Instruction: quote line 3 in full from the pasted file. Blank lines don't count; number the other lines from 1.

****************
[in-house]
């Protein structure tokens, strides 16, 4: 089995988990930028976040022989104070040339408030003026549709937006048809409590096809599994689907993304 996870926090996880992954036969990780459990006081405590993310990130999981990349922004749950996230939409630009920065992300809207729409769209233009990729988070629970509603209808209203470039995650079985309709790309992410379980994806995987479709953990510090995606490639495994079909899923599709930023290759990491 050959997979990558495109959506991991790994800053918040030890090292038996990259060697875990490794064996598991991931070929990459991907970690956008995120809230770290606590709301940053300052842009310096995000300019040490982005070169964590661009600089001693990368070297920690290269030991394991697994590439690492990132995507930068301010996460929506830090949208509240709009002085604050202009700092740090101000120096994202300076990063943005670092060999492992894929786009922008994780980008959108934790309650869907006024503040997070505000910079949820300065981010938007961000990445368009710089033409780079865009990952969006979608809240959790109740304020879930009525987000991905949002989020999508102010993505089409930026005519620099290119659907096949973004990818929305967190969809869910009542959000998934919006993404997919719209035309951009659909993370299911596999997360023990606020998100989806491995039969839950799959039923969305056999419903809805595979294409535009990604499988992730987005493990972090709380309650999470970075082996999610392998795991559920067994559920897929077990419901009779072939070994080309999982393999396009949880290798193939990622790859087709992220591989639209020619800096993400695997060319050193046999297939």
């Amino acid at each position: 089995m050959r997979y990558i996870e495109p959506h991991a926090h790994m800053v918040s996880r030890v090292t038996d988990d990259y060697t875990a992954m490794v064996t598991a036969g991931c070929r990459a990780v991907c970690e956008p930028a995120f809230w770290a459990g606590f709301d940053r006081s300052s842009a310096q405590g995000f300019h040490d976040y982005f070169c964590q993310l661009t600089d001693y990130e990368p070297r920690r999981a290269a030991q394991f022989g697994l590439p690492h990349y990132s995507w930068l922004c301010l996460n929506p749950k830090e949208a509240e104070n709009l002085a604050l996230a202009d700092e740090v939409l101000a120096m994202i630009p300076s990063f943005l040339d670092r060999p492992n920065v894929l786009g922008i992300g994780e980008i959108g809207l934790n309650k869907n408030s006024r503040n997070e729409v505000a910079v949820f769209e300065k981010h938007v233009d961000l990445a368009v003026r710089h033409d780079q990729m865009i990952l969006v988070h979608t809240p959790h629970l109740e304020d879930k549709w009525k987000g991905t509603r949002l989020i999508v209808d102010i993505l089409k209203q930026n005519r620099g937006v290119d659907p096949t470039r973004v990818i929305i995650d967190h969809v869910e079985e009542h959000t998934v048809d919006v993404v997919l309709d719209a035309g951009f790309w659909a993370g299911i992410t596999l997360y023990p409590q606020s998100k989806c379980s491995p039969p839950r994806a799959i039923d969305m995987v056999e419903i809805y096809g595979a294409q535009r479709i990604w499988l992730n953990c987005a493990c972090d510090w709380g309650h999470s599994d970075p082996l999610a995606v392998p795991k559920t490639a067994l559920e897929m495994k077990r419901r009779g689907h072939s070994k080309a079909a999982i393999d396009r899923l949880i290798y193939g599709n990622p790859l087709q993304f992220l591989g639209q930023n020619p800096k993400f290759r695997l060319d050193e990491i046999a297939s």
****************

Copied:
């Amino acid at each position: 089995m050959r997979y990558i996870e495109p959506h991991a926090h790994m800053v918040s996880r030890v090292t038996d988990d990259y060697t875990a992954m490794v064996t598991a036969g991931c070929r990459a990780v991907c970690e956008p930028a995120f809230w770290a459990g606590f709301d940053r006081s300052s842009a310096q405590g995000f300019h040490d976040y982005f070169c964590q993310l661009t600089d001693y990130e990368p070297r920690r999981a290269a030991q394991f022989g697994l590439p690492h990349y990132s995507w930068l922004c301010l996460n929506p749950k830090e949208a509240e104070n709009l002085a604050l996230a202009d700092e740090v939409l101000a120096m994202i630009p300076s990063f943005l040339d670092r060999p492992n920065v894929l786009g922008i992300g994780e980008i959108g809207l934790n309650k869907n408030s006024r503040n997070e729409v505000a910079v949820f769209e300065k981010h938007v233009d961000l990445a368009v003026r710089h033409d780079q990729m865009i990952l969006v988070h979608t809240p959790h629970l109740e304020d879930k549709w009525k987000g991905t509603r949002l989020i999508v209808d102010i993505l089409k209203q930026n005519r620099g937006v290119d659907p096949t470039r973004v990818i929305i995650d967190h969809v869910e079985e009542h959000t998934v048809d919006v993404v997919l309709d719209a035309g951009f790309w659909a993370g299911i992410t596999l997360y023990p409590q606020s998100k989806c379980s491995p039969p839950r994806a799959i039923d969305m995987v056999e419903i809805y096809g595979a294409q535009r479709i990604w499988l992730n953990c987005a493990c972090d510090w709380g309650h999470s599994d970075p082996l999610a995606v392998p795991k559920t490639a067994l559920e897929m495994k077990r419901r009779g689907h072939s070994k080309a079909a999982i393999d396009r899923l949880i290798y193939g599709n990622p790859l087709q993304f992220l591989g639209q930023n020619p800096k993400f290759r695997l060319d050193e990491i046999a297939s």